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The over-the-counter sale of emergency contraception has failed to reduce the number of people having an abortion, according to family planning experts.

Abortion rates have climbed from 11 per 1,000 women aged between 15 and 44 in 1984 to 17.8 per 1,000 women in 2004, according to abortion statistics.

Professor Anna Glasier told the British Medical Journal (BMJ) that the abortion statistics do not reflect the idea that the abortion pill, commonly known as the morning-after pill, reduces abortion rates.

"Despite the clear increase in the use of emergency contraception, abortion rates have not fallen in the UK," the professor confirmed.

Her words have fuelled doubt over the effectiveness of the millions of pounds spent on educating Britain's young people about sexual health.

"If you are looking for an intervention that will reduce the number of people having an abortion, emergency contraception may not be the solution and perhaps you should concentrate most on encouraging people to use contraception before or during sex, not after it," she wrote.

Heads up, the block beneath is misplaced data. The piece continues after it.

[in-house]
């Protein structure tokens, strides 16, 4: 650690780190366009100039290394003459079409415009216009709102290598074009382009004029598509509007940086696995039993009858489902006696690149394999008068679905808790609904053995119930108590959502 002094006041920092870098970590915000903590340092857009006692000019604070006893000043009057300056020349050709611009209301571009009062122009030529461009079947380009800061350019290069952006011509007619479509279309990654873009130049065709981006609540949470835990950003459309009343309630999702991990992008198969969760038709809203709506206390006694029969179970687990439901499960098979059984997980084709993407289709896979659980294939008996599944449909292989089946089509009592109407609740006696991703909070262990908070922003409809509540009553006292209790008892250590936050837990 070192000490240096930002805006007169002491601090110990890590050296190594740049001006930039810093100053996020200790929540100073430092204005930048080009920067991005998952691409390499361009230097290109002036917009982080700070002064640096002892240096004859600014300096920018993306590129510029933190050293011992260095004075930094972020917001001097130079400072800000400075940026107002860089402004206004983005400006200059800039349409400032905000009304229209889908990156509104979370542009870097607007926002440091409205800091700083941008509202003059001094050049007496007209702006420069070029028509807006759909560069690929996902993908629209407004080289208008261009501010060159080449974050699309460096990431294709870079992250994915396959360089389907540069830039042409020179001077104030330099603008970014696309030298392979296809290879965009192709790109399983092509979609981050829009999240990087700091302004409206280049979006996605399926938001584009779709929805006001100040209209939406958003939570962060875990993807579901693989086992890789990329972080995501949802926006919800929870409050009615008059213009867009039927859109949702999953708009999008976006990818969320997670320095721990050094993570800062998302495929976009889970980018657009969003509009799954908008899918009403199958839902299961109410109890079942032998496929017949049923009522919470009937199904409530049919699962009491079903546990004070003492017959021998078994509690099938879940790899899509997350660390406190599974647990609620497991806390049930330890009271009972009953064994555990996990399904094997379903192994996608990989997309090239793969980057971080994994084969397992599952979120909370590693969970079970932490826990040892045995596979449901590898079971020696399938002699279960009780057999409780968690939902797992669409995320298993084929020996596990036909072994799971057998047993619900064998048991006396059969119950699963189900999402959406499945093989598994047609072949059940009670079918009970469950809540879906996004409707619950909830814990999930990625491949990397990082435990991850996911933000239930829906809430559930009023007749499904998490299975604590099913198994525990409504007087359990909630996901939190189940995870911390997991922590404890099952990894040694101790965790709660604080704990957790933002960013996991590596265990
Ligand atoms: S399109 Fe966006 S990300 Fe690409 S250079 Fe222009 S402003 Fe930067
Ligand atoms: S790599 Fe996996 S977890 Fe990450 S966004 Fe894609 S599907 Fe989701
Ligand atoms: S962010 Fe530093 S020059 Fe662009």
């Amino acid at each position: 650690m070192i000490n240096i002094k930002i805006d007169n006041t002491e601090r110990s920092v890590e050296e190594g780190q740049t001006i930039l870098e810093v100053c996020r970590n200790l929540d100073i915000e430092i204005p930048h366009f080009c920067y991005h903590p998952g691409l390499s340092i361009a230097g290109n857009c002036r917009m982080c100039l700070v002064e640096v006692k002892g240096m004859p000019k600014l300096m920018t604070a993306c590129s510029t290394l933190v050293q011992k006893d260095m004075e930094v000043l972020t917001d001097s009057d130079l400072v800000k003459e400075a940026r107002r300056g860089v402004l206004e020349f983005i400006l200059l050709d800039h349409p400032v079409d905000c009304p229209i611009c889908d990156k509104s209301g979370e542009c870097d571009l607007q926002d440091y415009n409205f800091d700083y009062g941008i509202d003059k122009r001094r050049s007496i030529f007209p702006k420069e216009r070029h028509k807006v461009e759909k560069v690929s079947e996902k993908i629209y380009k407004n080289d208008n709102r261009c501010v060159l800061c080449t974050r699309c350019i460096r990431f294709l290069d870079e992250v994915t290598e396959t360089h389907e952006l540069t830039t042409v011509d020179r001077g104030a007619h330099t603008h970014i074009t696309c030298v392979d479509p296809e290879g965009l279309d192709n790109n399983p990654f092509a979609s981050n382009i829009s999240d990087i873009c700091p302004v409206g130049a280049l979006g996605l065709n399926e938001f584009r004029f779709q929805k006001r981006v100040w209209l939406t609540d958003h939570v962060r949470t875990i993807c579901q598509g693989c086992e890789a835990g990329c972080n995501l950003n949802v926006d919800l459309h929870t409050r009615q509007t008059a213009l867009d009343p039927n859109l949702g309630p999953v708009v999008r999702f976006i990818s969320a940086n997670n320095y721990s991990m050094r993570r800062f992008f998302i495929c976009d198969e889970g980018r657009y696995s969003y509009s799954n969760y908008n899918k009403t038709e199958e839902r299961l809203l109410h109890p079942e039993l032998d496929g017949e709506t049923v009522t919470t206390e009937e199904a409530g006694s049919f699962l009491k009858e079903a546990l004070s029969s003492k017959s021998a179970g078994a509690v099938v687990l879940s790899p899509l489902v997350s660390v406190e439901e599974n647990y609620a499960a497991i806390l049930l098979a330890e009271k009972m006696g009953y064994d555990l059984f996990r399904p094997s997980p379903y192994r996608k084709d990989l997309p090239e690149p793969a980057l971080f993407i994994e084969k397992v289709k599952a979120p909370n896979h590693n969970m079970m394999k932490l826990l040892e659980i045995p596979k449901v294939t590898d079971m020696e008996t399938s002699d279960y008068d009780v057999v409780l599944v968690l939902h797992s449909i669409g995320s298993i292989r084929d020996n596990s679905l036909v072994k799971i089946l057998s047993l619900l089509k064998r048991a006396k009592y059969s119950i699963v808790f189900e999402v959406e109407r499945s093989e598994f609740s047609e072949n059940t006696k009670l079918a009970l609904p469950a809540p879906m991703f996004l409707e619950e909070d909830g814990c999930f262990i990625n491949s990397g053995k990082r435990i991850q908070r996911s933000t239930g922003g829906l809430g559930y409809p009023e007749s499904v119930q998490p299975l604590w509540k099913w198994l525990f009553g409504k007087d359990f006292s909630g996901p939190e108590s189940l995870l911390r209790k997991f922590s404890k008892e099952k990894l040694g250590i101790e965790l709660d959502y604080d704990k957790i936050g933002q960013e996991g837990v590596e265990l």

However, the Family Planning Association (FPA) defended the role of emergency contraception, insisting that the abortion pill was never intended to replace other contraceptive methods and was an important method for women who had had unprotected sex or whose other contraception had failed.

"Emergency contraception is no substitute for correct, regular use of contraception," said Toni Belfield, a spokesperson for the FPA.

"It is not, and was never intended to be, a panacea for abortion."

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